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Mini-Box.com M350 Universal Mini-ITX Enclosure
Author: Jason Kohrs
Manufacturer: Mini-Box.com
Source: Mini-Box.com
Purchase: Mini-Box.com
Comment or Question: Post Here
Page: 4 of 7 [ 1 2 3 4 5 6 7 ]
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February 05, 2010

Internal Inspection:

Opening the M350 couldn't be much easier, although I do plan to try to simplify it further. There is a single screw on the back panel that holds the three sided cover in place. Remove the screw, slide the cover towards the back just a bit, and then lift off. My simplification plan is to replace the single philips head screw with a thumbscrew.

The two images below show the case with the cover removed. No much to see really... Just a few more views of the ovular perforations. Of some interest is that you can tell the case is painted assembled, as the cover and internal brackets serve to mask off some areas, leaving a semi-straight line transition between black and bare steel. In addition, we see the single hard drive bracket suspended over the main body of the case. It is clipped in place on one end, and secured on the other end by a single screw. If you purchase a second drive bracket it would look just like the first while covering the half of the opening.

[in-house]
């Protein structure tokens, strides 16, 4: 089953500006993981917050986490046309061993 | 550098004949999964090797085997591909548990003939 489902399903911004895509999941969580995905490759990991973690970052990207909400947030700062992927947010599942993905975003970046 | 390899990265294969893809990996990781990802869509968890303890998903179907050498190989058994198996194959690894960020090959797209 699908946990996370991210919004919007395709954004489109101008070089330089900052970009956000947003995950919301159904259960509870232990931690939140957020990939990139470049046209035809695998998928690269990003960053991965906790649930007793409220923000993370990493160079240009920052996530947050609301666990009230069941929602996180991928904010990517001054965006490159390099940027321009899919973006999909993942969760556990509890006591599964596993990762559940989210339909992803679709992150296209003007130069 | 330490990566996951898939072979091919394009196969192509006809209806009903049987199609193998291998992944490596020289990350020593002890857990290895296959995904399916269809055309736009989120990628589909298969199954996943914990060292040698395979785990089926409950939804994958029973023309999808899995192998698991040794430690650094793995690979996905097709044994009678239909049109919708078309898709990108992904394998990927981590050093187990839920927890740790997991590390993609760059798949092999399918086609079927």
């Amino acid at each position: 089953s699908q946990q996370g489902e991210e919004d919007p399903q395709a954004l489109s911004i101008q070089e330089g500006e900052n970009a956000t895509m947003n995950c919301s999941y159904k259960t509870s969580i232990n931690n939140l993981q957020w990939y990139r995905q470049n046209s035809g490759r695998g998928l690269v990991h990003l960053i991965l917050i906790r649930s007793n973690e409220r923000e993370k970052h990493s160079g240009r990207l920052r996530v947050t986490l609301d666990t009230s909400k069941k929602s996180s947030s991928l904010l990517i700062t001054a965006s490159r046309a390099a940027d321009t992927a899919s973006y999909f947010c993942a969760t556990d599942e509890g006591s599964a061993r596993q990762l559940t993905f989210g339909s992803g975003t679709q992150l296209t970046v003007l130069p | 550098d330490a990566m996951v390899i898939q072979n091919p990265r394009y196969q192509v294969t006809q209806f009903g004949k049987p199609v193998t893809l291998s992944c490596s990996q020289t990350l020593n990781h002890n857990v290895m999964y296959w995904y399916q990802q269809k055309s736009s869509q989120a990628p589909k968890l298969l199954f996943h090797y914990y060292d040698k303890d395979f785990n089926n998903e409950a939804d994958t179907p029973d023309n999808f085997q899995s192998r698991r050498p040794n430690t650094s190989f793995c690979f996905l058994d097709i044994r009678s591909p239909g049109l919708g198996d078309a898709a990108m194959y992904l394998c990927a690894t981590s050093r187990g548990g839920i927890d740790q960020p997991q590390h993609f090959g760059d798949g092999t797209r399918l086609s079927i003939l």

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The case is barely larger than a mini-ITX motherboard, so expansion isn't the key selling point. You have room for up two 2.5" hard drives (one if you don't buy the extra bracket), no optical drive bays, no expansion slots, and you could install up to five 40mm fans (three with the base configuration).

Since the case is so small, taking a look from the side or the rear doesn't show you much else, but we'll take a look from those angles anyway. In the below left image you can see the handful of front panel connectors, though. There are well labeled leads for USB, a power switch, and a power LED.

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The final image in this section shows the case with the front bezel removed. A few cool things here include the two hidden USB ports, the custom power setup, and the fact that you can tell these are Mini-Box.com designed parts by the name screened on the PCB and molded into the bezel.

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Some may be wondering what the point of hidden USB ports would be since you can't access them once assembled. For USB devices that you would like to be semi-permanent they are a great idea. You could install Bluetooth, WiFi, flash storage, wireless keyboard/mouse receiver, and so on. My plan would be to use this location for Bluetooth and WiFi adapters; install them and forget about them.

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